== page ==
Sweden: Revised proposal for legislation regarding withholding tax on dividends

The proposed changes would affect both foreign recipients of dividends and Swedish companies declaring and distributing dividends.

Revised proposal for legislation

The Ministry of Finance on 7 June 2022 released a proposal for new legislation regarding a withholding tax on dividends.

The draft legislation includes several amendments to a memorandum (April 2020) that were, among other things, made in response to comments from review bodies. The newly proposed measures would provide what are viewed as radical changes for both foreign recipients of dividends and for Swedish distributing companies (compared to the current coupon tax law) in terms of both tax liability and procedures. 

Overview

The proposal includes the following:

  • Withholding tax would be levied at 30% (as under current rules) on dividends from Swedish limited companies, Swedish European (SE) companies, and Swedish investment funds, as well as dividends from non-profit associations.
  • A taxpayer would be defined a person who is not subject to unlimited tax liability in Sweden and who is entitled to the dividend at the time of the dividend declaration.
  • The tax procedure law would apply to withholding tax on dividends.
  • A system would be created for “approved intermediaries.”
  • As a general rule, distributing companies, distributing non-profit associations or approved intermediaries that pay taxable dividends would need to take steps to withhold tax for withholding tax purposes. The tax withholding would be reported in a special tax return no later than four months after the dividend. Decisions on withholding tax would need to be made for each dividend occasion separately.
  • The scope of the tax evasion law would be extended to include withholding tax on dividends.

The proposed amendments are intended to enter into force on 1 July 2023 and with an effective date of 1 January 2024.

What’s next?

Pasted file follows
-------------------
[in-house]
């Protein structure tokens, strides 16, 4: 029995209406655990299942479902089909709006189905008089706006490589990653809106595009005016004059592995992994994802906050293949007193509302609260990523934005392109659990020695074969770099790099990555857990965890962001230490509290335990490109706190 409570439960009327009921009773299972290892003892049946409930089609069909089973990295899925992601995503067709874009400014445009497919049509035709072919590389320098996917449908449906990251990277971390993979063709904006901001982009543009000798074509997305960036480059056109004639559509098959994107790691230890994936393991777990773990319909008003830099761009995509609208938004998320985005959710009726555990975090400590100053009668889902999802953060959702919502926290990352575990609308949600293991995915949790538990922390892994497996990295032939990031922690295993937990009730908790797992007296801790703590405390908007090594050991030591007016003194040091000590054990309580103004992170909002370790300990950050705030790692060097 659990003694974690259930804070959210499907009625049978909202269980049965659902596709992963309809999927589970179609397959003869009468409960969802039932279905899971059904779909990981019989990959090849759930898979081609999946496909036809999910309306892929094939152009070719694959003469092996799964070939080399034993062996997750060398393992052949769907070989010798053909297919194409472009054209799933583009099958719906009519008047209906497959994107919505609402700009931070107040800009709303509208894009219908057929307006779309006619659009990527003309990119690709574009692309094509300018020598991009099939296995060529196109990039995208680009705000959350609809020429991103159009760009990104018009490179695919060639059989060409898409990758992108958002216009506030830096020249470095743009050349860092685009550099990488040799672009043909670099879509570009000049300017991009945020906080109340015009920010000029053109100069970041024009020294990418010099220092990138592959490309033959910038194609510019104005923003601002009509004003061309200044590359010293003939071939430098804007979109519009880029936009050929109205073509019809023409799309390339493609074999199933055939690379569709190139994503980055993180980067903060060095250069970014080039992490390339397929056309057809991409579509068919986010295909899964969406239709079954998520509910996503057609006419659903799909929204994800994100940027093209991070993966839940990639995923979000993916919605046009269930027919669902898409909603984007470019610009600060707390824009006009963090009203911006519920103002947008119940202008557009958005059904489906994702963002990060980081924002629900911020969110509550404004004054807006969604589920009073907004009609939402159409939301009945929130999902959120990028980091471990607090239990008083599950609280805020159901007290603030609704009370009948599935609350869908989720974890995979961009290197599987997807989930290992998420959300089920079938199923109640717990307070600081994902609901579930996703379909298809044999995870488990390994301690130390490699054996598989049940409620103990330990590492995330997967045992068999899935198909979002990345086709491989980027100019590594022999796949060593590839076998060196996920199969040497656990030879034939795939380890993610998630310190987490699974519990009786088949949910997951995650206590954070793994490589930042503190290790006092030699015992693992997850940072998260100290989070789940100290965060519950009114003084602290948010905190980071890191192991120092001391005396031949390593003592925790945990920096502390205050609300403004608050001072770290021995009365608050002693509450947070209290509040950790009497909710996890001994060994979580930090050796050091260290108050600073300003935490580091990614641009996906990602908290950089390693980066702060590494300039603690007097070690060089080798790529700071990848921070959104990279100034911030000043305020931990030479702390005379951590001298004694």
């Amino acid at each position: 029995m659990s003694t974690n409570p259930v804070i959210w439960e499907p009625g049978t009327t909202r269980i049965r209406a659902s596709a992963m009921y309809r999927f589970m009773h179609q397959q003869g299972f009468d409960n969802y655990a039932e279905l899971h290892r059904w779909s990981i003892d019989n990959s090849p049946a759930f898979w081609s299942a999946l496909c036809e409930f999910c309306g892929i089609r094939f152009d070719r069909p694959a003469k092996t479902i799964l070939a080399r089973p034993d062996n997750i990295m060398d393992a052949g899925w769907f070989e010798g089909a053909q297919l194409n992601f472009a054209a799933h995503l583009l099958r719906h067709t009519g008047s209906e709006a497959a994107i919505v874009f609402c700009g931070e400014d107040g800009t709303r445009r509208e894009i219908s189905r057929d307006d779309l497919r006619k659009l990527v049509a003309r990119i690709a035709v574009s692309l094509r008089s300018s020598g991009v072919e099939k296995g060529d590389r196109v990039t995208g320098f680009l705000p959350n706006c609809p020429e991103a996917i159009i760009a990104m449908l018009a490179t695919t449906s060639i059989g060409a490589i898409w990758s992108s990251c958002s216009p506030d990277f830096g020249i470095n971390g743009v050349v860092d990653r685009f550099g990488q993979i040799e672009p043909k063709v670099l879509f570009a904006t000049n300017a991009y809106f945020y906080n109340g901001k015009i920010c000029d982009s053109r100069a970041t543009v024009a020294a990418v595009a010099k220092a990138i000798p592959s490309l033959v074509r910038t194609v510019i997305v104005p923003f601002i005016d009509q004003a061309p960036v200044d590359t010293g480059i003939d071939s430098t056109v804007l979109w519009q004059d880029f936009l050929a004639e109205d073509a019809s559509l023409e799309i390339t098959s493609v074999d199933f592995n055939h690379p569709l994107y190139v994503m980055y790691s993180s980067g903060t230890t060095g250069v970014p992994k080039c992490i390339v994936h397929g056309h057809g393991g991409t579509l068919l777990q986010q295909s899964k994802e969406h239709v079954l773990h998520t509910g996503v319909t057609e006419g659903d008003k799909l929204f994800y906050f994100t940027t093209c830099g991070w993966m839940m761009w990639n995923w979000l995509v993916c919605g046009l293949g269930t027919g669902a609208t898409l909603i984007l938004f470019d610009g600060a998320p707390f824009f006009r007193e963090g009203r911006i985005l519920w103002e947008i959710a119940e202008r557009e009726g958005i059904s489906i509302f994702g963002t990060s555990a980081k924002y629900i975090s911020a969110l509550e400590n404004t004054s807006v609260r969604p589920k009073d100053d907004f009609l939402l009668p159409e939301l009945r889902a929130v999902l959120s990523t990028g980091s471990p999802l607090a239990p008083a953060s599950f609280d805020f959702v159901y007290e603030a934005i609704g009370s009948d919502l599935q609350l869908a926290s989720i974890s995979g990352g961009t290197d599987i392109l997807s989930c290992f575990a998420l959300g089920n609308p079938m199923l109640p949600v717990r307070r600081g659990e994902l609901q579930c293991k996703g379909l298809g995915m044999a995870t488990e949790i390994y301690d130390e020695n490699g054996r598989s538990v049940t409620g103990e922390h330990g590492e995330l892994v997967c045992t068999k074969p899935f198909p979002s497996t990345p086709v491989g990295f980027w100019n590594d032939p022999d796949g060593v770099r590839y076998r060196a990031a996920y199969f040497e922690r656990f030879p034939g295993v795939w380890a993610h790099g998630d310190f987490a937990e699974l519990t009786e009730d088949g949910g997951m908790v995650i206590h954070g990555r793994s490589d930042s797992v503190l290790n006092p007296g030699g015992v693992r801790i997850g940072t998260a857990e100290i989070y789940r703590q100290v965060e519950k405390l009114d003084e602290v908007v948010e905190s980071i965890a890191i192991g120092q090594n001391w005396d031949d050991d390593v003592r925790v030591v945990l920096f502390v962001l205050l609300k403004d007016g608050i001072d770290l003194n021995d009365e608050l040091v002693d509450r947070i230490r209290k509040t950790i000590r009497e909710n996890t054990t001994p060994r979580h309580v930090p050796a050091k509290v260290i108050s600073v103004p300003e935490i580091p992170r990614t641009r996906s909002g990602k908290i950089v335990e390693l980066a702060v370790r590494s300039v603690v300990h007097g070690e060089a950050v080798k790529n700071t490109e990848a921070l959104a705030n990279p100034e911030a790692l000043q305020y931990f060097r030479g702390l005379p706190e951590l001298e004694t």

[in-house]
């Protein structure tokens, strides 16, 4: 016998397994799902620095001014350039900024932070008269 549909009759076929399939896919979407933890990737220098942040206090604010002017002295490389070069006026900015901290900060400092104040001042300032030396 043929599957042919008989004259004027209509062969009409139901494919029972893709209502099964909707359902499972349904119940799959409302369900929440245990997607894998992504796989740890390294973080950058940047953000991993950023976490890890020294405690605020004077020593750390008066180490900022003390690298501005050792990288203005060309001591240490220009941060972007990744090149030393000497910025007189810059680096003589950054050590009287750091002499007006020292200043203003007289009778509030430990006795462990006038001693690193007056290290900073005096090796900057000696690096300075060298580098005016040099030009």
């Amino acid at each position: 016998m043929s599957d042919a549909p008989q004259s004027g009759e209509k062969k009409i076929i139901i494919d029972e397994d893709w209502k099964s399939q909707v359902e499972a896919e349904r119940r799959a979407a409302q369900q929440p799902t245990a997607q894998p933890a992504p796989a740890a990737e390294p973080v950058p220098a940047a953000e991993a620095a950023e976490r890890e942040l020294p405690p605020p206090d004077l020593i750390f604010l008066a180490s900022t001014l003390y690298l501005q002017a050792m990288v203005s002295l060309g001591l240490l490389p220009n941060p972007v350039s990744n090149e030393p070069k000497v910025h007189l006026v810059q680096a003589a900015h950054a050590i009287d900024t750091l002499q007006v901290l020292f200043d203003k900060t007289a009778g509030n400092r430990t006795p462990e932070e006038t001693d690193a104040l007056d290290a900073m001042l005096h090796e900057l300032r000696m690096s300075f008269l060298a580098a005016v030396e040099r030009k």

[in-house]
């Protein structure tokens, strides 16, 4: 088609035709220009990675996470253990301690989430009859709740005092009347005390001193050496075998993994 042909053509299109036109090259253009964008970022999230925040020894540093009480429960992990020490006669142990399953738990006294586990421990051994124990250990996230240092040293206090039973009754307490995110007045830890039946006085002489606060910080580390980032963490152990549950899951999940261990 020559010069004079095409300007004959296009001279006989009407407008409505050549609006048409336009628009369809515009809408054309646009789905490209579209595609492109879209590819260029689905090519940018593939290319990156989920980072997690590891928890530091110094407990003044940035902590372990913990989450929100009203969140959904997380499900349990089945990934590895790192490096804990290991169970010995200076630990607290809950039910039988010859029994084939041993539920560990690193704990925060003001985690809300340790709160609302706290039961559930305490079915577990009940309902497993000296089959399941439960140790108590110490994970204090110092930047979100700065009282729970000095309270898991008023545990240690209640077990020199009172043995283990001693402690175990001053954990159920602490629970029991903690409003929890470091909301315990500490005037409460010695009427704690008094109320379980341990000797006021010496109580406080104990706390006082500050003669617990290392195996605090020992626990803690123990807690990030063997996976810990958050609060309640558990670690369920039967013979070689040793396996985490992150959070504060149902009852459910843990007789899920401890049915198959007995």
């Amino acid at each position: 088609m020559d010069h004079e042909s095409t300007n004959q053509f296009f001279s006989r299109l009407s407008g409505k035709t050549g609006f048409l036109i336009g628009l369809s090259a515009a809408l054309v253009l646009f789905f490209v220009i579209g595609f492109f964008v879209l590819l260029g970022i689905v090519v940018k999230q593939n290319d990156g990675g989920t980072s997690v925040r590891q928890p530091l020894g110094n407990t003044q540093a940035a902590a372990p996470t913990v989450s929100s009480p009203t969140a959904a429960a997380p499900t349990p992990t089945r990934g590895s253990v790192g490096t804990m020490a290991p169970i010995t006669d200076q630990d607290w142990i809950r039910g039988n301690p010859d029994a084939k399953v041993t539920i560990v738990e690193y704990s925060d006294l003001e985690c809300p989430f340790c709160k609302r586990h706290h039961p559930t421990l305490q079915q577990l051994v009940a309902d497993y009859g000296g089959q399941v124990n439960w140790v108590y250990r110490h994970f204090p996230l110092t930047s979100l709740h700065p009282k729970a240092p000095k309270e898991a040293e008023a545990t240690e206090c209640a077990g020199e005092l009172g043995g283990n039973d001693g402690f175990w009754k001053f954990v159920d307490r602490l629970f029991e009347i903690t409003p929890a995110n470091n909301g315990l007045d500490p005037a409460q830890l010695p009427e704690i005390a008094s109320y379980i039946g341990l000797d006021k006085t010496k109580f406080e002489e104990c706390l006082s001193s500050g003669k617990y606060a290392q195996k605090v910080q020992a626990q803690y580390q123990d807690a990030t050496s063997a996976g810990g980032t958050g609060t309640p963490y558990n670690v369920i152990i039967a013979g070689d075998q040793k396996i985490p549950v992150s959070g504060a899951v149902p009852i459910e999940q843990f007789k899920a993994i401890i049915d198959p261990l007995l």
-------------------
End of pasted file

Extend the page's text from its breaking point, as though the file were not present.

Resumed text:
There are certain actions before the new proposal for a new law on withholding tax on dividends can become a reality. The government has begun a new consultation round that ends 7 October 2022. 

KPMG observation

The draft legal advice referral clarifies that the exemption for business-related shares would not be limited to the European Economic Area (EEA) which was proposed in the April 2020 memorandum. The exemption is thus proposed to include recipients outside the EEA.

One of the major changes in the new proposal is the introduction of a new declaration or return procedure. According to the proposal, returns would be submitted by the person who is required to withhold withholding tax on dividends—that is, the distributing legal entity or an intermediary, for example a central securities depository, which has been approved by the Swedish tax agency. According to the proposal, such a special return or declaration would have to be submitted at each dividend occasion. The declarations would need to contain information about the dividend itself, the dividend-related shares, and the recipients of the dividend. Other information to be stated in the declaration would be where the dividend recipients have their tax domicile and how large a “tax deduction” has been made for each of the recipients liable to tax under the new law on withholding tax on dividends. To prepare the declarations, certain necessary information would need to be provided to the person who is to prepare the declaration. In connection with this, a tax surcharge could be imposed on those who are liable for withholding tax on dividends if incorrect information has been submitted to the intermediary, the company or association that paid the dividend.